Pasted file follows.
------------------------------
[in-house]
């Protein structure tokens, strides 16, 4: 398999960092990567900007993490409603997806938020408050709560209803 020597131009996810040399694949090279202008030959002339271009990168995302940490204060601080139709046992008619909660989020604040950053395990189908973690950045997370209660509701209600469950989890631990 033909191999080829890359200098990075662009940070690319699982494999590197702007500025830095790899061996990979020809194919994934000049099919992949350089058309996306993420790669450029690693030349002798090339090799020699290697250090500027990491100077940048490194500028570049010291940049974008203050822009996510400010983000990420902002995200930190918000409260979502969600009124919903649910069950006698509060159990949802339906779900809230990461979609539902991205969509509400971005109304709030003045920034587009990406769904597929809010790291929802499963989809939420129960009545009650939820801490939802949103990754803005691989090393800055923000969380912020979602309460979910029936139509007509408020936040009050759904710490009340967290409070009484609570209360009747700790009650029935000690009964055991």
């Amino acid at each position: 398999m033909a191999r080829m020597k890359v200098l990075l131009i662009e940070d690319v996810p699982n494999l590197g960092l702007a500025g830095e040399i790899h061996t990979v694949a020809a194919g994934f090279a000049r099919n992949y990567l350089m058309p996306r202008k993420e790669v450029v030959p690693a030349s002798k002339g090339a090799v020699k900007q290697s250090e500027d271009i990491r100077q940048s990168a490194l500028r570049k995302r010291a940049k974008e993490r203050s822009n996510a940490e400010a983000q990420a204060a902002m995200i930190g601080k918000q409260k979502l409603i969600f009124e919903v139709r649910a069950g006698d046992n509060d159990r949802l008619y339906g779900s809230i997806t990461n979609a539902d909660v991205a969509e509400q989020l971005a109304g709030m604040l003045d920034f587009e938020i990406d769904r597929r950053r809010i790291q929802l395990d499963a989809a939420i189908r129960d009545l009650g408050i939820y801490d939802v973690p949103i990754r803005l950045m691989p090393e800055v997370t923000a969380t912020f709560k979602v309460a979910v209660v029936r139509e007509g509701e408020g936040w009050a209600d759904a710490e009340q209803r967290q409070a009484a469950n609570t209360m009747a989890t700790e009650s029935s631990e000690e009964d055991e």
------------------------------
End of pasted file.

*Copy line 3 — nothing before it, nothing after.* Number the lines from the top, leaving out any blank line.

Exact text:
């Amino acid at each position: 398999m033909a191999r080829m020597k890359v200098l990075l131009i662009e940070d690319v996810p699982n494999l590197g960092l702007a500025g830095e040399i790899h061996t990979v694949a020809a194919g994934f090279a000049r099919n992949y990567l350089m058309p996306r202008k993420e790669v450029v030959p690693a030349s002798k002339g090339a090799v020699k900007q290697s250090e500027d271009i990491r100077q940048s990168a490194l500028r570049k995302r010291a940049k974008e993490r203050s822009n996510a940490e400010a983000q990420a204060a902002m995200i930190g601080k918000q409260k979502l409603i969600f009124e919903v139709r649910a069950g006698d046992n509060d159990r949802l008619y339906g779900s809230i997806t990461n979609a539902d909660v991205a969509e509400q989020l971005a109304g709030m604040l003045d920034f587009e938020i990406d769904r597929r950053r809010i790291q929802l395990d499963a989809a939420i189908r129960d009545l009650g408050i939820y801490d939802v973690p949103i990754r803005l950045m691989p090393e800055v997370t923000a969380t912020f709560k979602v309460a979910v209660v029936r139509e007509g509701e408020g936040w009050a209600d759904a710490e009340q209803r967290q409070a009484a469950n609570t209360m009747a989890t700790e009650s029935s631990e000690e009964d055991e």